Despite competing with another RV show in DeLand, Fla., organizers said last week’s Jacksonville RV SuperShow was one of the most successful in the show’s 25 years, The Florida Times-Union reported.
Alan Dulberger, regional president of the Florida RV Trade Association and general sales manager of Camping World RV Sales in St. Augustine, said Wednesday )March 2) that attendance dropped by about 300 to 400 people. He also said that organizers of the DeLand show reported reduced attendance.
“I was told every dealer did as good or better than last year,” Dulberger said, adding that Camping World had its best show ever in sales.
“This really was a very positive show,” Dulberger said.
Another participating dealership agreed.
“I don’t think it could have gone any better,” said Steve Fogle, general sales manager of General RV Center on Wells Road in Orange Park.
Fogle said the dealership, now in its second year of operation, topped last year’s show sales with a reported 80 units sold.
Even with the slightly lower turnout, the show remains one of the largest in Florida. Dulberger credits much of the SuperShow’s success to the facilities at the Jacksonville Equestrian Center.
Having the show at a permanent structure allows for a much simpler show to run and makes it friendlier to show-goers, compared to the parking lots at EverBank Field, where the show was held until last year, or other impermanent locations used by other RV shows.
The Jacksonville SuperShow annually displays more than 350 RVs or various sorts, from popup trailers to massive diesel RVs.
“I expect it to be even bigger next year,” Fogle said, expressing hope in a recovering economy.
Fogle also said he continues to see RV sales pick up. General RV has even seen fit to begin a massive expansion of their dealership in response to growing sales.
The Central Florida RV Show is again bringing its trailers and motorhomes to Daytona Beach, Fla., the Daytona Beach News-Journal reported.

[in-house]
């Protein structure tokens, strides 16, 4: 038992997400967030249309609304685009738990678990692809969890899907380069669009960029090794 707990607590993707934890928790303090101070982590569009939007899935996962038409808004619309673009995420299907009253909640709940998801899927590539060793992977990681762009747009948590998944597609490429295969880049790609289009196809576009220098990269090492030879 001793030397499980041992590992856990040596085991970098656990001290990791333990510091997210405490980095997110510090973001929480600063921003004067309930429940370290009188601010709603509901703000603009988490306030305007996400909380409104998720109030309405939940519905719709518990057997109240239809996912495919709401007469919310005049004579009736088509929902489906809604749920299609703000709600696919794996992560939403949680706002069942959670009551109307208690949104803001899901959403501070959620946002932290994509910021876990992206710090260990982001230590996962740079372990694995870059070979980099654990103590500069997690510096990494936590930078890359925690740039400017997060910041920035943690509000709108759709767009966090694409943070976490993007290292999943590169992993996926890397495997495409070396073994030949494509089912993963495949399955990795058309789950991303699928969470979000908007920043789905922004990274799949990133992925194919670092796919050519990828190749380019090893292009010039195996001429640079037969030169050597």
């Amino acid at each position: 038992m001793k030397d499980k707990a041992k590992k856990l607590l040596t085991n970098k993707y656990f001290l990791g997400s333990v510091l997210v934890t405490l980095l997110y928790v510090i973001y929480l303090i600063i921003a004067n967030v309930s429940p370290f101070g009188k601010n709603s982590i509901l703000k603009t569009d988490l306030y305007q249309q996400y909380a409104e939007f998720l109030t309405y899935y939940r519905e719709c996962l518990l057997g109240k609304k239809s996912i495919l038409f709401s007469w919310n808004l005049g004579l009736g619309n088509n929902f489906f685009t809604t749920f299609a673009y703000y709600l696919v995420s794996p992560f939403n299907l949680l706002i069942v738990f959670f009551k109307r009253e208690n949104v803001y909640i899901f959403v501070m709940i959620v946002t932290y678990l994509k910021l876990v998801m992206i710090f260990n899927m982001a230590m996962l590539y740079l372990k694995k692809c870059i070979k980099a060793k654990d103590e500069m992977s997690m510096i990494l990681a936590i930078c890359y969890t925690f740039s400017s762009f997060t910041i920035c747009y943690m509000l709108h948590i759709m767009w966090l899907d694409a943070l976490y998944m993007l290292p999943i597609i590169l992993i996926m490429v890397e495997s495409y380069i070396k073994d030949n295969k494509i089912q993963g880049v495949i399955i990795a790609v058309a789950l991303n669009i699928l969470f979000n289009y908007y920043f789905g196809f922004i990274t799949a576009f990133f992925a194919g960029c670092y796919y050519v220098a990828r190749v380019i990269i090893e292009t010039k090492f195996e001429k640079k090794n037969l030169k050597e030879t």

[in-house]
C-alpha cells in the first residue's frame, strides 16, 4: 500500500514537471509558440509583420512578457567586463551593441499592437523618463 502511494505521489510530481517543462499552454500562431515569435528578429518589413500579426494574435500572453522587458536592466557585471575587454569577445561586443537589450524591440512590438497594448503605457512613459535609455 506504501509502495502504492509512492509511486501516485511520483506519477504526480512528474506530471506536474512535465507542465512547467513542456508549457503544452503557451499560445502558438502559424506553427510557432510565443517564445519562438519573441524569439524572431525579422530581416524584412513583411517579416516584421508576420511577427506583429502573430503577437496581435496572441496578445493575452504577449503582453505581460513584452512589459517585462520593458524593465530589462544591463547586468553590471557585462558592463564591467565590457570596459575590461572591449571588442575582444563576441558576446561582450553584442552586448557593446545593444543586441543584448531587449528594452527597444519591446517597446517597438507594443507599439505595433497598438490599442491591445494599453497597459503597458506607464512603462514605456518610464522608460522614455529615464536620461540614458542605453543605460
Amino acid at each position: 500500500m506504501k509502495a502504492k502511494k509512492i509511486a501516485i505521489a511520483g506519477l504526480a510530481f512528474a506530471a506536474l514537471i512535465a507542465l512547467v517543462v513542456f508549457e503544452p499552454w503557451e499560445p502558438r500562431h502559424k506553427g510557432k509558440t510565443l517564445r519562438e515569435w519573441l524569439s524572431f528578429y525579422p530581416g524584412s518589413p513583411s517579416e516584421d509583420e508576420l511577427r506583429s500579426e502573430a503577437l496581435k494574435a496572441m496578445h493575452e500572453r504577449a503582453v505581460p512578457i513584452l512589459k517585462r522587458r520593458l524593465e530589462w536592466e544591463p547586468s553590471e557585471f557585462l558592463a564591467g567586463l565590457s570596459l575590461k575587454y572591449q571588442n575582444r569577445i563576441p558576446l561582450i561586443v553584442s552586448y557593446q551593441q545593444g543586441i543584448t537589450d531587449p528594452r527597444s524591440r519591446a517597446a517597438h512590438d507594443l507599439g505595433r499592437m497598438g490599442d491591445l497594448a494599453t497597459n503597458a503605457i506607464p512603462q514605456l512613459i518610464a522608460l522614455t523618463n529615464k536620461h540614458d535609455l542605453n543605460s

Today (Feb. 24) through Sunday, the Volusia County Fairgrounds will host the annual gathering where vendors and dealers show off their wares. About nine RV dealers will be on display as well as vendors selling equipment.
“Last year we had 7,100 people,” said Dave Kelly, marketing manager for the Florida RV Trade Association (FRVTA). “We’re hoping with nice weather projected, we can do 7,500 to 8,000.”
Kelly and local RV dealers said business has been slowly increasing. Interest and sales have been up at the association’s shows throughout Florida, Kelly said.
“RV sales typically have been a leading indicator coming out of a recession, it shows that people are starting to feel comfortable buying something like this,” he said.
Tim Karr, general manager of Giant Recreation World in Ormond Beach, said when the economy was booming a lot of families were buying RVs. That changed in 2008 and after, as they struggled with home prices, jobs and other negative impacts from the recession. But business has been a little better as of late.
“We’re making it up with an increased number of people retiring, so it’s fluctuated a little bit,” Karr said.
The Central Florida show has been put on for 20 years, five of them at the fairgrounds.
The numbers are in for the 26th Annual Fort Myers RV Show and both dealer and vendor participants came away smiling as the event drew 12,500 patrons over the show’s four days, according to a news release. The show was sponsored by Region 1 of the Florida RV Trade Association (FRVTA).
“Just about everyone I spoke with at the show was very pleased with the buying interest the public had,” said FRVTA Region 1 President Nelda Iacono. “In fact, we had several dealers who achieved double-digit sales. All dealers came away with lots of sales leads they can now follow up over the coming weeks.”
While not an attendance record, Show Manager Jack Carver was gratified the public responded so positively, especially following the economic turmoil the industry suffered over the previous years. “We worked hard to put on a quality show that created a buying situation for all participants, and I guess we did that,” he said.
This year’s annual event featured 16 dealers displaying well over 600 new RV units of all types, styles and price ranges. The show also staged 100 vendors selling everything from lots at RV resorts to engine upgrades and other enhancements for the RV lifestyle.